Although the recon mission now was in CIA control, JSOC continued to prepare for the rescue (quoted from Abandoned in Place):

“[JSOC] Mission Planners selected a training site in Tinian in the Marianas Inlands. To explain the movement of men and equipment, they needed a cover story. Under the codename “Vagabond Warrior,” mission planners began an anti-terrorism exercise to cover activities in the Marianas. On Tinian, they would build a full-scale model of the Nhom Marrott camp to practice their assault on the camp. Also underway were plans by the Pacific Command (PACOM) to process an unknown number of POWs en route and return them to the United States.”

The CIA operations dragged on and on and the recon mission was not launched until 1982! By this time, all components of the mission were completely compromised security-wise, and the team was a dismal failure; again, see Abandoned in Place. All the key documents about the mission remain classified to this day. Key documents were not even shared with the DIA. The CIA refused the JSOC’s request for access to the recon team and refused to provide detailed reports of the recon team’s efforts. At the end of the day, the CIA’s team generated the solution the CIA wanted: there were no sightings of American POWs in Nhom Marrott. The JSOC, Gen. Tighe, Adm. Tuttle and many of their subordinates knew the truth would have likely produced a different outcome had the JSOC conducted the recon.

In contrast, can you imagine if a SEAL team had be sent in instead of the Laotian nationals?

Live POW-MIA advocacy within the DIA and CIA subsequently succumbed to the anti-POW-MIA contingents, especially following Gen. Tighe’s retirement in 1981 and Admiral Tuttle’s reassignment just before the Nhom Marrott mission. A decade later, the live POW-MIA issue was seriously further encumbered by the formation of the Senate Select Committee on POW/MIA Affairs in 1992. The Committee itself was a front for the normalization of relations between Vietnam and the USA (more about that in a future post). Today, despite the evidence, there is not a single live POW-MIA advocate in the DIA and the CIA. However, there is growing public awareness of the truth of the issue including yours, dear reader of my Blog. Immutably the truth will be known by tens of millions of people and the live POW-MIA issue will be honorably resolved.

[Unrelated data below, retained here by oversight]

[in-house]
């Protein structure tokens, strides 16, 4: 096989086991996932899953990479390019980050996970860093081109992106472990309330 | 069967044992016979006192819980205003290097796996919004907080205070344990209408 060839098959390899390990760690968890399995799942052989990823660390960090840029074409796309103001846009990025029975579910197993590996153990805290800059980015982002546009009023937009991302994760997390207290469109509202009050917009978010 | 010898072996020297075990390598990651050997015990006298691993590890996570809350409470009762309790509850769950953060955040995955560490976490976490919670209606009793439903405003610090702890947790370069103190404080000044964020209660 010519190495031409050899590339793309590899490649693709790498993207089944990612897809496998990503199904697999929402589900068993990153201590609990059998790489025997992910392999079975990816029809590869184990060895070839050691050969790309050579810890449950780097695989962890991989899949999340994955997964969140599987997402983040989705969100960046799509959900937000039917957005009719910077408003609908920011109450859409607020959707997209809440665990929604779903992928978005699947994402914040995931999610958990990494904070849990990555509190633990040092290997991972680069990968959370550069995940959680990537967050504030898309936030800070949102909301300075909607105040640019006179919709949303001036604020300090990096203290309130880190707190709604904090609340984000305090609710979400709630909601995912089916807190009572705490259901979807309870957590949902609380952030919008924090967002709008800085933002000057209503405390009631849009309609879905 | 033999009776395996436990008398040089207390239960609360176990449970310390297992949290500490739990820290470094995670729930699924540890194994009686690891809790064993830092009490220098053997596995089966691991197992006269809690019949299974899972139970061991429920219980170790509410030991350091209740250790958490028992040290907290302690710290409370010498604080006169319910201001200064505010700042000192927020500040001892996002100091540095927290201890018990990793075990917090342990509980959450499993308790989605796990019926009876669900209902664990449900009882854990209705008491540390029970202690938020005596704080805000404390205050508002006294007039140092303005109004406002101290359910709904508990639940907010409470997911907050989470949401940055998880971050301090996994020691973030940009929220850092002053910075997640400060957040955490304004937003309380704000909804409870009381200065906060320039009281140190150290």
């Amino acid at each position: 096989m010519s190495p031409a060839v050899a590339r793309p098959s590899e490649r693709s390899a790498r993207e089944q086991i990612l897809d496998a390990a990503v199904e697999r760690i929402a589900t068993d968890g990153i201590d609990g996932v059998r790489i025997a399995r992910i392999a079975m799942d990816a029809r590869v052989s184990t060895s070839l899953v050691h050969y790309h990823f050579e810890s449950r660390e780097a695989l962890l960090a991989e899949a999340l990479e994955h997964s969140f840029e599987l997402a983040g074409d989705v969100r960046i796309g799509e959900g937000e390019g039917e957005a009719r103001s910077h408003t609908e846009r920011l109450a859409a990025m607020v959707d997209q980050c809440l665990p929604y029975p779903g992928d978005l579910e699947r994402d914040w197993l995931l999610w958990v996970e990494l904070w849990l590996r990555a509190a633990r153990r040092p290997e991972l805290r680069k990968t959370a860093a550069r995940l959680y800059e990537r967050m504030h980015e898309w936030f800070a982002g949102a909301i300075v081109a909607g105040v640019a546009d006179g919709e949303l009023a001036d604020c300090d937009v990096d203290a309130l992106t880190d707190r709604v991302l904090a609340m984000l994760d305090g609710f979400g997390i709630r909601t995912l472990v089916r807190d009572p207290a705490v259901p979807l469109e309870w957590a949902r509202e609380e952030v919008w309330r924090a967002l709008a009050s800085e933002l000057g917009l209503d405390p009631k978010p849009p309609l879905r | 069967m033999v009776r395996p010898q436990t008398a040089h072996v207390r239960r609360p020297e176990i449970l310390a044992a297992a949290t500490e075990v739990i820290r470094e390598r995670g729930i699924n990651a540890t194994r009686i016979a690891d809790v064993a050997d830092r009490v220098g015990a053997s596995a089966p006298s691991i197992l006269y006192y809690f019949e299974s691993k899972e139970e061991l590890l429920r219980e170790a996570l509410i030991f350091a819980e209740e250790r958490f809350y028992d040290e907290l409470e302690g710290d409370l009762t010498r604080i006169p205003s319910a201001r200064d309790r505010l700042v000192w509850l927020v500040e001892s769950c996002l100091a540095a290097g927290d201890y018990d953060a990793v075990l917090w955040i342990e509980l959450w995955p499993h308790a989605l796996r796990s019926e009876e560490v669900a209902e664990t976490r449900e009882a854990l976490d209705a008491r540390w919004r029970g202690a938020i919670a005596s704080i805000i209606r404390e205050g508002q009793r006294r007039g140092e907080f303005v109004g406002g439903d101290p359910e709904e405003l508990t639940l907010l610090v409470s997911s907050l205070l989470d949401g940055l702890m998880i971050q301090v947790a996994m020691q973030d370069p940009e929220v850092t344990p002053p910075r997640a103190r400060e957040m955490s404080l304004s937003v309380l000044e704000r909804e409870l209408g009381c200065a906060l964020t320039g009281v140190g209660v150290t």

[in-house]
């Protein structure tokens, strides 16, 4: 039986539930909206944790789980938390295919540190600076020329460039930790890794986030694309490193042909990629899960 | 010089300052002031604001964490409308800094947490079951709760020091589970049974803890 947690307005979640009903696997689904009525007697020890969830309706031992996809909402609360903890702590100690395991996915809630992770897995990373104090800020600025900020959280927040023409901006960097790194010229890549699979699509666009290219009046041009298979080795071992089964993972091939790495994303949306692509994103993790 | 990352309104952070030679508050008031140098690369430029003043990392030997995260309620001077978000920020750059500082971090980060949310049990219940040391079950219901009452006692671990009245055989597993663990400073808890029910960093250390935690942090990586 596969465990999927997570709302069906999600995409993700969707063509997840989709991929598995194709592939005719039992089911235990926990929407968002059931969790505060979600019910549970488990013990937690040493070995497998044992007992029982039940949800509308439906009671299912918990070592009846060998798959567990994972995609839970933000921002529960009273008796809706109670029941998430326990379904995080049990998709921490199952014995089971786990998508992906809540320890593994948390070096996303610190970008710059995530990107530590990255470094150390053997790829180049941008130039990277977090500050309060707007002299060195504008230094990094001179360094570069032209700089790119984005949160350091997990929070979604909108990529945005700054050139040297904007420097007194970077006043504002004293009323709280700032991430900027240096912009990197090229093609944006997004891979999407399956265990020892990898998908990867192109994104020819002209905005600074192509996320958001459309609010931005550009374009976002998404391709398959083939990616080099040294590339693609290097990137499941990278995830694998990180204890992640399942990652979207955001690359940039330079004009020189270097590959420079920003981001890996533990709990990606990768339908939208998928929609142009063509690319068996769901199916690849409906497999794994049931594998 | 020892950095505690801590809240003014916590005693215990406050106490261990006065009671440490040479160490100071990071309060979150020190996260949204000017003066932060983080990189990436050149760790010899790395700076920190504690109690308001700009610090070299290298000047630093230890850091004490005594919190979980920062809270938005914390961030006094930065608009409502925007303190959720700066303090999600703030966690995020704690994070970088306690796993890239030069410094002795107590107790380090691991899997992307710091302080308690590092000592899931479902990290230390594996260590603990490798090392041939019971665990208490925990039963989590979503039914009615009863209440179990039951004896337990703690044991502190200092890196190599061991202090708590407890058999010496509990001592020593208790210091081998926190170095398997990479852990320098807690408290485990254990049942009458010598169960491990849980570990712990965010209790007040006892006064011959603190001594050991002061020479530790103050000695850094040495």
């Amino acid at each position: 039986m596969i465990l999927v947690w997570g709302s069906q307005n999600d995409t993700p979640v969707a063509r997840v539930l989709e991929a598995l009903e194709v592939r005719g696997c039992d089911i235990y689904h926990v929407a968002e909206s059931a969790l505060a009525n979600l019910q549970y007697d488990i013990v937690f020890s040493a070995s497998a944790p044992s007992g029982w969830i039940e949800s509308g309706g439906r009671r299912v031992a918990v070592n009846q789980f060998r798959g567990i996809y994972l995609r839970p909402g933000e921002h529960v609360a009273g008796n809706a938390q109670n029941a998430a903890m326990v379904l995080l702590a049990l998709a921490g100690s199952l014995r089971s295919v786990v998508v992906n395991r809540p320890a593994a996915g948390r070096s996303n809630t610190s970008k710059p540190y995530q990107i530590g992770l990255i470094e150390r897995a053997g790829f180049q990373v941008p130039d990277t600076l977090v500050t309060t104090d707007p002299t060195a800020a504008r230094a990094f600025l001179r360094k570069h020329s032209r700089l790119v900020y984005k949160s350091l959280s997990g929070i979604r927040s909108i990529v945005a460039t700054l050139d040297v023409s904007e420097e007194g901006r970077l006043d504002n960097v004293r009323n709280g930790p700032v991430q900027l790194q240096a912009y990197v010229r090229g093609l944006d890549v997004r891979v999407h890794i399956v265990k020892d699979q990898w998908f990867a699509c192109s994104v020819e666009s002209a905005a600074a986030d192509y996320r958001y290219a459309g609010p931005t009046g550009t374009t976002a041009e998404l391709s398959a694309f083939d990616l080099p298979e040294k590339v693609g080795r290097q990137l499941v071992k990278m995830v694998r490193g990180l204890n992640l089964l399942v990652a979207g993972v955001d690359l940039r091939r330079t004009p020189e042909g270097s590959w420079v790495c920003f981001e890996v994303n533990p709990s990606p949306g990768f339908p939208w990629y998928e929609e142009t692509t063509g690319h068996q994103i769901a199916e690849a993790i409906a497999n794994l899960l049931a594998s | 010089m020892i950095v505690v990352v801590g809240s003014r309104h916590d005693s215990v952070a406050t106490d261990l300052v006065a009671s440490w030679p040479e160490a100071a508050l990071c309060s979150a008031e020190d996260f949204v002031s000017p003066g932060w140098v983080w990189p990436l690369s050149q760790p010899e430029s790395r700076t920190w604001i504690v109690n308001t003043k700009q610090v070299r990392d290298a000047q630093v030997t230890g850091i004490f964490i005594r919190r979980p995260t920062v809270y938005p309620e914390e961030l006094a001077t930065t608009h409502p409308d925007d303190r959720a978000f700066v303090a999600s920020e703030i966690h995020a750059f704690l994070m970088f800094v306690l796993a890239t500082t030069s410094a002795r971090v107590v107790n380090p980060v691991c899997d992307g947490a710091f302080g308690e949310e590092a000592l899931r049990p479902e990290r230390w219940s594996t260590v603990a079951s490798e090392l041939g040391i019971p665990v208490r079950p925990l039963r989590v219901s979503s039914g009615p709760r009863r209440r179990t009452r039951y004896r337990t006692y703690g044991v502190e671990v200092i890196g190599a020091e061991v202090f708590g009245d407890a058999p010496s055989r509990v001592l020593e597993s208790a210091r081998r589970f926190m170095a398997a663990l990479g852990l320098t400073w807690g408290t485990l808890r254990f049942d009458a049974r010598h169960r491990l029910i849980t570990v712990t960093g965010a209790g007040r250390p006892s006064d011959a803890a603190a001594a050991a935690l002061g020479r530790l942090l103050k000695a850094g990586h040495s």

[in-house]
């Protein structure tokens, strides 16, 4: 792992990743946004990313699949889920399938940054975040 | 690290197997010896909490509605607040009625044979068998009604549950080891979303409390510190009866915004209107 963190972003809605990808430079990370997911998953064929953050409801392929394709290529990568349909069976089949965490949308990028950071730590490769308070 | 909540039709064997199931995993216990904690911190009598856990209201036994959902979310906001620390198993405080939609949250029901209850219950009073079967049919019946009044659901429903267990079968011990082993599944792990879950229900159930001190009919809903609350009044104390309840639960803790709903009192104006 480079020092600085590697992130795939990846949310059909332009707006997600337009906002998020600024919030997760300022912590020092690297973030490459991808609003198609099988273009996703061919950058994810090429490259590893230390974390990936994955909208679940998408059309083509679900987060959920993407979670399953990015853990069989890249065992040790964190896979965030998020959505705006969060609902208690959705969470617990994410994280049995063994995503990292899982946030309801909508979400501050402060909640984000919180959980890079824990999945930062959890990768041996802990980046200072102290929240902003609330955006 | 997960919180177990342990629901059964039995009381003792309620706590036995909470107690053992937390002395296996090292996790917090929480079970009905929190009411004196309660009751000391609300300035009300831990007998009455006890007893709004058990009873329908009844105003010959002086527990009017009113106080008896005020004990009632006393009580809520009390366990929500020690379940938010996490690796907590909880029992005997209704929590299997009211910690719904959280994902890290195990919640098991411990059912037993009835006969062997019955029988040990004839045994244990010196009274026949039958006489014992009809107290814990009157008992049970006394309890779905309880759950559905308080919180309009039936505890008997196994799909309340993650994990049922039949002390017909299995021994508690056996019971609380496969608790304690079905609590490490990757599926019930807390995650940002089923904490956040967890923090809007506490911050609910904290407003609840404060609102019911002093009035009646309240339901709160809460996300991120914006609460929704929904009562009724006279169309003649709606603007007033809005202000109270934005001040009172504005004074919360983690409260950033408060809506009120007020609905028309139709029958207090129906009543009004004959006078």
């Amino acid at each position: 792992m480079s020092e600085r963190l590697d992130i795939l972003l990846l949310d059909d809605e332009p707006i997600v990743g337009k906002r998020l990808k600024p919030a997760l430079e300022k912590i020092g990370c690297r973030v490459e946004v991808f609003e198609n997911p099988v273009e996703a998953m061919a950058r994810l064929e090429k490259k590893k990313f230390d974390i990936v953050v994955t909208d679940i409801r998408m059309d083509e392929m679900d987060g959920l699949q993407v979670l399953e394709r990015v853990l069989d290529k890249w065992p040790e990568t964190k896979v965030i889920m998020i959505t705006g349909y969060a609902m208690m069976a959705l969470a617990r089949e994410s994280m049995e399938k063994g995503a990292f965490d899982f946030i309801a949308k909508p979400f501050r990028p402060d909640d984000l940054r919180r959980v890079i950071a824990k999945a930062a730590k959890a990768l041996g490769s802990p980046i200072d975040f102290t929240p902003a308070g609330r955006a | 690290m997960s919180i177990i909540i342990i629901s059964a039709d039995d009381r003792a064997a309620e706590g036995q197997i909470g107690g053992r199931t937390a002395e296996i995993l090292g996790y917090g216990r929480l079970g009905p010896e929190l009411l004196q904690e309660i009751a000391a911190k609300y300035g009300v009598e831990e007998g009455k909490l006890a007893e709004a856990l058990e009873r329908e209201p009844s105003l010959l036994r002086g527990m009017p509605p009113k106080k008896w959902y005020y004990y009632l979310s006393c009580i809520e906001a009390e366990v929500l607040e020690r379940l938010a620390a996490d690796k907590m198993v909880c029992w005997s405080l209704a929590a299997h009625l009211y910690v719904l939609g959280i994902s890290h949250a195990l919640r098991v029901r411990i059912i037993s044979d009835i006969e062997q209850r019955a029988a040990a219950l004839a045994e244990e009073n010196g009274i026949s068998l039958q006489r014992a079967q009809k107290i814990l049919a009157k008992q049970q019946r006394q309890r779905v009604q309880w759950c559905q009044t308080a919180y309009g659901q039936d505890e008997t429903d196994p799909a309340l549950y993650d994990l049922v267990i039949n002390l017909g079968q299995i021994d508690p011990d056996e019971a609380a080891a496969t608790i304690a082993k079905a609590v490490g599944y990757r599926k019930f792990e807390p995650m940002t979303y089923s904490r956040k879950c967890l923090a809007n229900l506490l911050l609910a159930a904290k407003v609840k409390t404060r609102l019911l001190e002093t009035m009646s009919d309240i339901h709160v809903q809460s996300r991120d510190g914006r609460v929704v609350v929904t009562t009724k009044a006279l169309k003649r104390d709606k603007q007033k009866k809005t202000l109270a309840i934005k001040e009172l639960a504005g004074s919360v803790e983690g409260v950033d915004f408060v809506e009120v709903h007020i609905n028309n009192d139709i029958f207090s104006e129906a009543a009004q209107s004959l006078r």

An Anecdote

I was visiting my mother and father in Cocoa Beach, Florida, when one evening the doorbell rang. I went to the door and much to my surprise two individuals introduced themselves as FBI agents, with identity and they asked if Vincent Donahue was home. I said, “He is. I will get him.” My father came to the door, introduced himself as retired USAF Col. Vincent Donahue, and asked, “How can I help you?” The senior of the two FBI agents introduced himself, and my father invited them in. Following some minimal formalities, the senior agent said, “Mr. Donahue, the US government is aware you are providing funding to an entity that supports the overthrow of a government of a foreign country recognized by the United States. That is against the law. If you do not cease and desist immediately you will be jailed.” The two agents then dismissed themselves, got in their car, and left.

The threat of being jailed was an extraordinary slap in my father’s face. He had served over 29 years in the USAF (Army Air Corps in WWII) and currently was head of global security for the USAF Eastern Missile Test Range headquartered at Cape Kennedy Air Force Station, the military’s equivalent of Cape Kennedy. He was an employee of Pan America World Services there. Pan American World Services was the prime contractor for the USG on non-manned launches while manned launches were the domain of NASA. All Vincent J. “Budd” Donahue was doing – as I was doing – was trying to find Lt. Morgan Jefferson Donahue, whose government had steadfastly abandoned him and the other POW-MIAs. It also was yet another affirmation that the USG was watching the Donahues and was dedicated to our mission’s failure.